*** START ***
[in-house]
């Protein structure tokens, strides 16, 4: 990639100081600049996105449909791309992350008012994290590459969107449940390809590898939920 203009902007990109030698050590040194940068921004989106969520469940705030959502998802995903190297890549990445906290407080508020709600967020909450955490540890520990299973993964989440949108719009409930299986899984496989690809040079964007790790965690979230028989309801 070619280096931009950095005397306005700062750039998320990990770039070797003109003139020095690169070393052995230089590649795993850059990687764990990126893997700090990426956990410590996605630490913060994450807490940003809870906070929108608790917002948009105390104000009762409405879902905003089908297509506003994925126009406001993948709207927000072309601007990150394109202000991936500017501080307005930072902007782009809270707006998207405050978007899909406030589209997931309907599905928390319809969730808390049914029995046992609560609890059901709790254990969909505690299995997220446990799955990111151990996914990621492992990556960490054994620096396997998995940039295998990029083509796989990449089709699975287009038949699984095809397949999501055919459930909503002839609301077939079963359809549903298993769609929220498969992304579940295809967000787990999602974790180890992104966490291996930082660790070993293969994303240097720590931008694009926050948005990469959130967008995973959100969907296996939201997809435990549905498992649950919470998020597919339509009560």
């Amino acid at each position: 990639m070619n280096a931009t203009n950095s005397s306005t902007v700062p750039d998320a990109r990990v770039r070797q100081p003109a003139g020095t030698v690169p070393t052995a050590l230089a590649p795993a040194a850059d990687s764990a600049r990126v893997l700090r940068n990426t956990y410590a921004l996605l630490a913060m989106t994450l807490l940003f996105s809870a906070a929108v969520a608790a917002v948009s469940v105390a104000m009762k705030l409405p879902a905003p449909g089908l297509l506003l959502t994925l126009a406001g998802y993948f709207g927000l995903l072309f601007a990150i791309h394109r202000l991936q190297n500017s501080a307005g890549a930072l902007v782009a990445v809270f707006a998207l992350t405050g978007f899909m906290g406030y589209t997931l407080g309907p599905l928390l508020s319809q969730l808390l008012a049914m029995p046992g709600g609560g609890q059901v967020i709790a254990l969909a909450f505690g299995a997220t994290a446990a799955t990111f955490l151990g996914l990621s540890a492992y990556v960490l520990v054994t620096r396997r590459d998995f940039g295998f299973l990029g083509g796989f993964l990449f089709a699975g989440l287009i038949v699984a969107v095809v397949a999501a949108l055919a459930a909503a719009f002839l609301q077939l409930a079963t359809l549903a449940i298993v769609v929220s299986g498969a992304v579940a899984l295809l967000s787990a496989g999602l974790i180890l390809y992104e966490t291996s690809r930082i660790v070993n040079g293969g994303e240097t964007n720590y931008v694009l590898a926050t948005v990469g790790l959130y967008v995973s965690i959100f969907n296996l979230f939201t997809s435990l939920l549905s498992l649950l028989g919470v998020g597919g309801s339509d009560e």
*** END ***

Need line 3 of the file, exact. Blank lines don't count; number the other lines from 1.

């Amino acid at each position: 990639m070619n280096a931009t203009n950095s005397s306005t902007v700062p750039d998320a990109r990990v770039r070797q100081p003109a003139g020095t030698v690169p070393t052995a050590l230089a590649p795993a040194a850059d990687s764990a600049r990126v893997l700090r940068n990426t956990y410590a921004l996605l630490a913060m989106t994450l807490l940003f996105s809870a906070a929108v969520a608790a917002v948009s469940v105390a104000m009762k705030l409405p879902a905003p449909g089908l297509l506003l959502t994925l126009a406001g998802y993948f709207g927000l995903l072309f601007a990150i791309h394109r202000l991936q190297n500017s501080a307005g890549a930072l902007v782009a990445v809270f707006a998207l992350t405050g978007f899909m906290g406030y589209t997931l407080g309907p599905l928390l508020s319809q969730l808390l008012a049914m029995p046992g709600g609560g609890q059901v967020i709790a254990l969909a909450f505690g299995a997220t994290a446990a799955t990111f955490l151990g996914l990621s540890a492992y990556v960490l520990v054994t620096r396997r590459d998995f940039g295998f299973l990029g083509g796989f993964l990449f089709a699975g989440l287009i038949v699984a969107v095809v397949a999501a949108l055919a459930a909503a719009f002839l609301q077939l409930a079963t359809l549903a449940i298993v769609v929220s299986g498969a992304v579940a899984l295809l967000s787990a496989g999602l974790i180890l390809y992104e966490t291996s690809r930082i660790v070993n040079g293969g994303e240097t964007n720590y931008v694009l590898a926050t948005v990469g790790l959130y967008v995973s965690i959100f969907n296996l979230f939201t997809s435990l939920l549905s498992l649950l028989g919470v998020g597919g309801s339509d009560e």